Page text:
A twisty British crime film, director Guy Ritchie’s Snatch tracks the stories of more than a dozen different criminals, each with their own stories that slowly become intertwined with the fate of a giant stolen diamond. The movie is filled with laughs and strange characters that border on the cartoonish, but the violent developments keep audiences on their toes, with many of the large cast falling to bad fates. The countless jokes and stylish Cockney slang plants this one firmly in London, giving some fresh air to ideas that would feel worn out if they took place in New York like a million other films of the genre.
Best Moment: The film hits its climax when Pikey bare knuckle boxer Mickey is forced to fight in the ring again, with him being made to throw the fight for dangerous mobster. And when he doesn’t? All hell breaks loose.
18. The Untouchables
Based on the true story of the Chicago police officers who were tasked with bringing down mobster Al Capone, The Untouchables is a modern crime thriller with all the style of a 1930’s film noir. But for a film that is well known and loved, The Untouchables is actually incredibly brutal, as director Brian De Palma and writer David Mamet refusing to pull any punches when it comes to the grisly fates so many characters meet before the end. On the other hand, the movie is just as much about the relationships forged and broken in pursuit of Capone, with Sean Connery, Kevin Costner, and Robert De Niro all showing the different sides of the intense Prohibition conflict.
Best Moment: Elliot Ness (Costner) and George Stone (Andy Garcia) intercept Capone’s accountant at Union Station, leading to a shootout on the station steps that echoes the famous Odessa Steps sequence of Battleship Potemkin. This one is a classic in its own right, too.
17. No Country for Old Men
There are no easy answers in the Coen Brothers’ No Country for Old Men, adapting Cormac McCarthy’s novel on greed and violence. While the majority of the story centers on Llewelyn Moss (Josh Brolin) steals two million dollars from the aftermath of a drug deal, causing hitman Anton Chigurh (Javier Bardem) to track him down, leaving horrific death in his wake. All the while, the men are pursued by Sheriff Ed Tom Bell (Tommy Lee Jones). Themes of death and the changing of America are personified in subtle means, with characters often subjected to cruel fates out of their own control. It’s carefully crafted and impeccably executed, leaving a lasting and chilling impression on audiences.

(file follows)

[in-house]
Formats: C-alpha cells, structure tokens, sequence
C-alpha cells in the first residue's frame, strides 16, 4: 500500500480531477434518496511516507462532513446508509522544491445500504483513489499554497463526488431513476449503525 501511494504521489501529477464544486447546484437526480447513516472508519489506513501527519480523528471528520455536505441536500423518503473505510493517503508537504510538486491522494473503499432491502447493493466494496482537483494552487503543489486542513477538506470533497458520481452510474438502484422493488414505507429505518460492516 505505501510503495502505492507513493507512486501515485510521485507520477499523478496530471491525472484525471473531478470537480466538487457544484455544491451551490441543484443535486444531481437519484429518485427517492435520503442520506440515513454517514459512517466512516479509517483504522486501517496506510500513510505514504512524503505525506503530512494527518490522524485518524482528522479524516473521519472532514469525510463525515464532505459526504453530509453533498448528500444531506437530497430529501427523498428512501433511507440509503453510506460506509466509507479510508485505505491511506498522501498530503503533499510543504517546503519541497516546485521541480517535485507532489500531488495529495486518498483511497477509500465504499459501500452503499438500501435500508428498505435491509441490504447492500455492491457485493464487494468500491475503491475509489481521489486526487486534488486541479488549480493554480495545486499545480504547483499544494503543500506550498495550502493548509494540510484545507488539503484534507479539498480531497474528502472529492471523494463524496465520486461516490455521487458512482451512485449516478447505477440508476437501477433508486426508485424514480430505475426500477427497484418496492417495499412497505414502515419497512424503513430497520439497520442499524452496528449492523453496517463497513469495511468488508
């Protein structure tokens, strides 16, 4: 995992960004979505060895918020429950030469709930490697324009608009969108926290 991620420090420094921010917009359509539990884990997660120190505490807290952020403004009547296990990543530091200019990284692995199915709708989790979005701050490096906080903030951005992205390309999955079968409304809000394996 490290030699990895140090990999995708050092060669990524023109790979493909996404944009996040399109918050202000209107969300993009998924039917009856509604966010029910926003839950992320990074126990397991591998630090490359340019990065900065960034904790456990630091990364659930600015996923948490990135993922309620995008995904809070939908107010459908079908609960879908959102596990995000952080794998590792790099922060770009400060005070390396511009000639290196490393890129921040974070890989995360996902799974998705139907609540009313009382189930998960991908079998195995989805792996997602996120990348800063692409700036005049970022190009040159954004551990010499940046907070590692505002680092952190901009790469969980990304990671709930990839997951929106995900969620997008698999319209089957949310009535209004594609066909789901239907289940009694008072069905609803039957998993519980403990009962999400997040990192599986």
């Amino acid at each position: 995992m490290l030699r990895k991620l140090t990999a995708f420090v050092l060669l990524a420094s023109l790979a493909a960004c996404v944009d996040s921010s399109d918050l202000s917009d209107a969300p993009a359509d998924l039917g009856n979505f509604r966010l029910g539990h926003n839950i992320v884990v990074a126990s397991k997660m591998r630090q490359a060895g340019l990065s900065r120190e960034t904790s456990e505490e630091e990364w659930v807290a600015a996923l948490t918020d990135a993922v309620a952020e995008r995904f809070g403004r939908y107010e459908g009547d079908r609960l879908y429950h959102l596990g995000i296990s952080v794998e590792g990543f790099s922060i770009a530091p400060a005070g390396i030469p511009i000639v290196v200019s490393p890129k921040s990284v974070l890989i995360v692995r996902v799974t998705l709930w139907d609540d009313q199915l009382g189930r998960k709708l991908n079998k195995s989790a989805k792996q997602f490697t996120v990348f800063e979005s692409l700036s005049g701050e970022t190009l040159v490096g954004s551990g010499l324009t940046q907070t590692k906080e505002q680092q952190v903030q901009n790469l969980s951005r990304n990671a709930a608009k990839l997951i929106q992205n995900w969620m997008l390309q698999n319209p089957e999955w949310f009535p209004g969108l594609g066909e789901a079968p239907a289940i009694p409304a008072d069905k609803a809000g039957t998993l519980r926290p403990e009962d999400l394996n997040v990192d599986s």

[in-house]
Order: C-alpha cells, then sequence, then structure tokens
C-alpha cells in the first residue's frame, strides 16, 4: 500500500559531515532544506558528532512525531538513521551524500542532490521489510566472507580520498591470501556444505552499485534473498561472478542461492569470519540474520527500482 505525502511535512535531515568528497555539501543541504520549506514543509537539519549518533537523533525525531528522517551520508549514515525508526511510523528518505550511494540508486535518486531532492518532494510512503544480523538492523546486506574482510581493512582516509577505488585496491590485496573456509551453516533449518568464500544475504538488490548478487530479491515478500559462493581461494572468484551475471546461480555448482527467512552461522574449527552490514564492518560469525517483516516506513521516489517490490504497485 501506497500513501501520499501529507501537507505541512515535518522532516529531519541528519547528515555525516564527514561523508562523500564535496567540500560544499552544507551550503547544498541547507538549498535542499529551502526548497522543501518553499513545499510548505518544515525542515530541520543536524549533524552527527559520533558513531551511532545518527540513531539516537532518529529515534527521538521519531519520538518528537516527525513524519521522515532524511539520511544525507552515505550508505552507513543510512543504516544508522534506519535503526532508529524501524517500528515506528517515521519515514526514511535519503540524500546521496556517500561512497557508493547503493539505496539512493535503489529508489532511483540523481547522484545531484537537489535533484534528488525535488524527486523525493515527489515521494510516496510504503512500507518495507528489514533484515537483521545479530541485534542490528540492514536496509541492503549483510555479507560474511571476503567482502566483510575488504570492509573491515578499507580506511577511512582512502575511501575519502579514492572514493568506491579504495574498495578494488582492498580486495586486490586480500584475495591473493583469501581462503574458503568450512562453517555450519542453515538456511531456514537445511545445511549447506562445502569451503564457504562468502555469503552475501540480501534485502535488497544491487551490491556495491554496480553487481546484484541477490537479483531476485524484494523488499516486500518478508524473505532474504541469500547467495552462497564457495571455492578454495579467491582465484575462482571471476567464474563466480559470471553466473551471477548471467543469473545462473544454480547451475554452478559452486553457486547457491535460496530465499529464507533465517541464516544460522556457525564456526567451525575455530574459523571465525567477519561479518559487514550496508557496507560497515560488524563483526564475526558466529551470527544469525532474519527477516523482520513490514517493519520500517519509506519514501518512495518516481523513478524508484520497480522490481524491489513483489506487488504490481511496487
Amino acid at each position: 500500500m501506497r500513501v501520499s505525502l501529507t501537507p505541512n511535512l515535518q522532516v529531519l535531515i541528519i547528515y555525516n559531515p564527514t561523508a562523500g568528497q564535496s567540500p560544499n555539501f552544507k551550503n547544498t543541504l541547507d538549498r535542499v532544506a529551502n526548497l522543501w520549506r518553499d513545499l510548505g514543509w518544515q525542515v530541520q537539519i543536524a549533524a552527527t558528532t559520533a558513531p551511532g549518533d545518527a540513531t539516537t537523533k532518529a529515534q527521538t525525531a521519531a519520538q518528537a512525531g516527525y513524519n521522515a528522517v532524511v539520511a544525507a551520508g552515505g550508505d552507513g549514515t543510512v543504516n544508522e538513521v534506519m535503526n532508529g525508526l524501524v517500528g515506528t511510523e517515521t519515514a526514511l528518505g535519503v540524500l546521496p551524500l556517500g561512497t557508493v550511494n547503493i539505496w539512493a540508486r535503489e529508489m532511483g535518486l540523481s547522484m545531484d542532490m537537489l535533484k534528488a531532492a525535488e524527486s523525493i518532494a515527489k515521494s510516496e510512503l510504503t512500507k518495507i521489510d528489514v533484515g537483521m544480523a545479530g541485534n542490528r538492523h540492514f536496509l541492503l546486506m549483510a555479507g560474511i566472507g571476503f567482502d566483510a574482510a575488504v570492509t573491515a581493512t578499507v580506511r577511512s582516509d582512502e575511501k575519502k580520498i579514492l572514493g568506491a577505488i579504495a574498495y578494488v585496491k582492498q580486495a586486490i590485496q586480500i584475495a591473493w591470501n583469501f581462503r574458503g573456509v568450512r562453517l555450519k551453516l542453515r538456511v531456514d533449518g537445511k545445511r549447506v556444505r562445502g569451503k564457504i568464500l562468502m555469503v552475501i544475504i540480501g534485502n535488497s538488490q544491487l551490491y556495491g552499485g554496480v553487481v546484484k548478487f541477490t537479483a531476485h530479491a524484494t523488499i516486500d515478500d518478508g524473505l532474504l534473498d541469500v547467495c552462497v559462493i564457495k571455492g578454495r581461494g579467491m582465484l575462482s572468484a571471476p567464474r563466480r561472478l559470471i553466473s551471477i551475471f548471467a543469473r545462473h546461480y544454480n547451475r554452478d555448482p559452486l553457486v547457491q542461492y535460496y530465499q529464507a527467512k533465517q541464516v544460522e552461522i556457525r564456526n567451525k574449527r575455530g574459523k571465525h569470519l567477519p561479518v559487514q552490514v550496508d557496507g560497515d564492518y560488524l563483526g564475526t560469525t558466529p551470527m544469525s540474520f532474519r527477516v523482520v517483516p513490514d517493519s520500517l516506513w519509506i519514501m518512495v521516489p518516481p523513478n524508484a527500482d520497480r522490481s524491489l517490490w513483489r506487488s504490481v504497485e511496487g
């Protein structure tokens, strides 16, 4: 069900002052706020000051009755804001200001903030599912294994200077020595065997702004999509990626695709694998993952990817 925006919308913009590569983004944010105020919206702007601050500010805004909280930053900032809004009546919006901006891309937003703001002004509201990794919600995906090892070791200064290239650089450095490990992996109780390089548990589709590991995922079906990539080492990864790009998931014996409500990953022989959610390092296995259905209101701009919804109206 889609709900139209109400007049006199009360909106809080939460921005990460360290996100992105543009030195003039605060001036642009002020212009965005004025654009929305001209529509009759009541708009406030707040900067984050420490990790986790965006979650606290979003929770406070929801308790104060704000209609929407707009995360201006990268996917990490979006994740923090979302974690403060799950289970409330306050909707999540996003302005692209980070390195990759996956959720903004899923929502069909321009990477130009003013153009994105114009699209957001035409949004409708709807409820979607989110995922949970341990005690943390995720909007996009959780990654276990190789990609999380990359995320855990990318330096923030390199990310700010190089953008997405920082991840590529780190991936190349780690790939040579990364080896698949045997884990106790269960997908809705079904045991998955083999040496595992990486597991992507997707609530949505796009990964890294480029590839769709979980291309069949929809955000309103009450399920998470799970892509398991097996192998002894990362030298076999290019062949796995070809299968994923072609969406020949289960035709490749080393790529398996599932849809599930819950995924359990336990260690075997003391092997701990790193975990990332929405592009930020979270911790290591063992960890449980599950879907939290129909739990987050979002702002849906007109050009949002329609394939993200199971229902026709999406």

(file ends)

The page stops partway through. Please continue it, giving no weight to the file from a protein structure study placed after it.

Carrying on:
Best Moment: Moss and Chigurh clash in a Mexican hotel, where their firefight lights up dark rooms and leaves both bleeding out. It’s intense, realistic, and chilling in all the right ways.
16. L.A. Confidential
Set firmly in the heart of Los Angeles during the 1950’s, writer/director Curtis Hanson’s L.A. Confidential (adapted from writer James Ellroy’s novel of the same name) shows the corruption at the heart of the police force in L.A. and the intersection of law enforcement and celebrity. Detectives Bud White (Russell Crowe) and Ed Exley (Guy Pearce) and drawn into Hollywood star scandals and murders, but it’s police corruption that stands as their greatest threat. The two hate each other, but must work together to survive, all while falling for call girl Lynn Bracken (Kim Basinger). As a neo-noir, L.A. Confidential gives new life to classic film noir, creating contemporary commentary while still being a thrilling murder mystery.
Best Moment: After finding out who is really behind so much of the corruption and crime, Exley and White are forced to hole up in a dingy motel while a squad of police officers come down on them. It’s an intense nighttime shootout that flips the typical cops and robbers climax on its head.